If you are a U.S. citizen who wants to bring your foreign fiancé(e) to the United States in order to get married, you will need to file a Form I-129F, Petition For Alien Fiancé(e). This is the first step to obtaining a K-1 nonimmigrant visa for your fiancé(e). The K-1 nonimmigrant visa is also known as a fiancé(e) visa.
What You Need to Know About the K-1 Visa
•A fiancé visa might be your only option if your U.S. citizen fiancé is unable to travel to your home country to marry you.
•K-1 status lasts for 90 days, which should, if you act reasonably quickly, give you enough time to get married and prepare your green card application. However, K-1 status cannot be renewed or extended.
•Immediately upon arriving in the United States, you may apply for permission to work. It’s probably not worth doing that, however, because by the time USCIS makes a decision on your work permit application, your K-1 status will have expired, and your application will be rejected. It’s usually wiser to wait until you apply for a Green Card to apply for work authorization.
•After using a fiancé visa to go to the United States and get married, you have a choice of either returning to your home country or staying and applying for a U.S. green card.
•Your unmarried children under the age of 21 are eligible to accompany you on your fiancé visa (as K-2 visa holders).
•The immigrant’s intended spouse is a U.S. citizen (not a permanent resident or green card holder).
•Both members of the couple are legally able to marry (single and of legal age).
•The immigrant has a genuine intention to marry the U.S. citizen petitioner after arriving in the U.S.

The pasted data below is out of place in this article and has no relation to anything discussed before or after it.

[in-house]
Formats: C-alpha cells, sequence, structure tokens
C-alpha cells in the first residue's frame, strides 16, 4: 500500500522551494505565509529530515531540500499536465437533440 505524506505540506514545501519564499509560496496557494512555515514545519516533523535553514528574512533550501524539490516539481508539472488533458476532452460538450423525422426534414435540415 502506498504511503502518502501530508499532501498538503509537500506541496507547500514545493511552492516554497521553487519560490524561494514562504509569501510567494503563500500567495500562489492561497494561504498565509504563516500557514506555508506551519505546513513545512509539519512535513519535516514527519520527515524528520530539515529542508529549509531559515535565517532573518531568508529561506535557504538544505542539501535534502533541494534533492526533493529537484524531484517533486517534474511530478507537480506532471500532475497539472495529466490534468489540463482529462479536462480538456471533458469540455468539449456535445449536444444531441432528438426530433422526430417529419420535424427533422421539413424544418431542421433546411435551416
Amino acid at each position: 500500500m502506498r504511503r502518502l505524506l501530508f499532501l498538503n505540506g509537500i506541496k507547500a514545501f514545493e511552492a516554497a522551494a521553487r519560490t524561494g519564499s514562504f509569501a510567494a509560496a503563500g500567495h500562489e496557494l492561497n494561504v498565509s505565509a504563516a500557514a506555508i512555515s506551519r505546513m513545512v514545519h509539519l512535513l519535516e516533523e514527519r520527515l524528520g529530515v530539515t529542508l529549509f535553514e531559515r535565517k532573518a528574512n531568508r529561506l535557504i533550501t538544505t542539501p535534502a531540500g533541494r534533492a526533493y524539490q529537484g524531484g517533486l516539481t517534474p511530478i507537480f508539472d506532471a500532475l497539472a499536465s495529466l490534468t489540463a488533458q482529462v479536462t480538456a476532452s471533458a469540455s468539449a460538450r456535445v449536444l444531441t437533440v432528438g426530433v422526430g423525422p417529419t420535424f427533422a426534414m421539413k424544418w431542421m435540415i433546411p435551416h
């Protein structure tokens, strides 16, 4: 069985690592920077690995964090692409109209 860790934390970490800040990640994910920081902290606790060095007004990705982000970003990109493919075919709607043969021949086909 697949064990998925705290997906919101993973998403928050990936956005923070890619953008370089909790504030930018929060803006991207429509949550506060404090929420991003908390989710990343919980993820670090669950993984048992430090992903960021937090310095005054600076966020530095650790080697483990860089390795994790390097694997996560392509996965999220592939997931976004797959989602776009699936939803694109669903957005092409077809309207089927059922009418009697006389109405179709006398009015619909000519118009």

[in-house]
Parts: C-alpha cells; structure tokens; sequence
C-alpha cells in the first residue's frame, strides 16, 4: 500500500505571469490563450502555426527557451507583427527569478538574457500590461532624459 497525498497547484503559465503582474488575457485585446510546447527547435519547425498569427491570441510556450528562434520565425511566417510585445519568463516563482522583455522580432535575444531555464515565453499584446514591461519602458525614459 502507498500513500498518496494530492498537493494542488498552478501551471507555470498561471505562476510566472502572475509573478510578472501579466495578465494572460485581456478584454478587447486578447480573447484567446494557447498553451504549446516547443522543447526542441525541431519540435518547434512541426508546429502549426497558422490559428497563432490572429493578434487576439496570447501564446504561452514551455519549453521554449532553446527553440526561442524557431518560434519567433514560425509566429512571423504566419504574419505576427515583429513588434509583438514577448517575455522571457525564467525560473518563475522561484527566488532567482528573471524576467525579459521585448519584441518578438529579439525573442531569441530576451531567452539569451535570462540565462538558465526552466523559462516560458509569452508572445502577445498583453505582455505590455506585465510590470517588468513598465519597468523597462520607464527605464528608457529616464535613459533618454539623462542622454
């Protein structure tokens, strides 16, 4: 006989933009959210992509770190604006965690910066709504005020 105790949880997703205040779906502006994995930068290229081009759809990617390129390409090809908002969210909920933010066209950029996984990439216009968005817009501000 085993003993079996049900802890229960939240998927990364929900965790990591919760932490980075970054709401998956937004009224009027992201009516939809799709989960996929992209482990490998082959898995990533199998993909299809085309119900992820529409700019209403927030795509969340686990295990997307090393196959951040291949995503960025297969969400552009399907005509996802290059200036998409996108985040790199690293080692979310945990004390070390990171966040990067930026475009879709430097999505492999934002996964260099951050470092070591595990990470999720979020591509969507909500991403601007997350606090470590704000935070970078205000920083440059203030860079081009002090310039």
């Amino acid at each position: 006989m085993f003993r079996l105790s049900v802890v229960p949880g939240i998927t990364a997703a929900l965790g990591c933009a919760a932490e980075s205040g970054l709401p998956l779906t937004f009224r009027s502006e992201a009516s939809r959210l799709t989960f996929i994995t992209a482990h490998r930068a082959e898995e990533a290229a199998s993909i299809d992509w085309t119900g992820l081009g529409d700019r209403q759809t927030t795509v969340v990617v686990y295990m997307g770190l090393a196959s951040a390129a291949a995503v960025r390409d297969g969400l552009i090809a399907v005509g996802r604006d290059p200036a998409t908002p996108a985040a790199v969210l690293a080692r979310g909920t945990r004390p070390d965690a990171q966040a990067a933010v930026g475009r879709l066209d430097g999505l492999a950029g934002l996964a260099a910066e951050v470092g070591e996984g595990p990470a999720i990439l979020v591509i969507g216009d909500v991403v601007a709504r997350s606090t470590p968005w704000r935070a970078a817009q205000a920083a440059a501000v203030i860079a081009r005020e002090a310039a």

•The two of you have met and seen each other in person within the past two years. The marriage is not for the sole purpose of obtaining an immigration benefit. In most cases, USCIS will accept a signed statement from each spouse simply stating they intend to marry the other within 90 days of the foreign spouse’s arrival in the U.S. If USCIS gets suspicious for some reason, you’ll need to show proof that you truly plan to get married, such as letters to each other discussing your plans and wedding announcements to friends. One of the most convincing ways to prove this is by showing that you’ve actually set a date for the wedding, and made arrangements like hiring a photographer, or booking a venue. (But leave room for flexibility—you can’t necessarily count on getting the visa!
Process for Bringing your Fiancé(e) to the United States
The process for bringing your fiancé(e) to the United States involves USCIS, the U.S. Department of State (DOS), and U.S. Customs and Border Protection (CBP). At each stage in the process, background and security checks may be conducted on both you and your fiancé(e). This may include checks in various databases for national security, criminal history, and other information about you and your fiancé(e). These checks are conducted using fingerprints, names, or other biographic or biometric information.
Failure to Marry Within 90 Days
K-1 and K-2 nonimmigrant status automatically expires after 90 days and cannot be extended. Generally, your fiancé(e) and his or her children must leave the United States at the end of the 90 days if you do not marry. If they do not depart, they will be in violation of U.S. immigration law. This may result in removal (deportation) and could affect their future eligibility for U.S. immigration benefits.
Immigration law is complex. Get the assistance of a qualified and experienced attorney. Call 855-768-8845 or visit www.askthelawyer.us to schedule an appointment.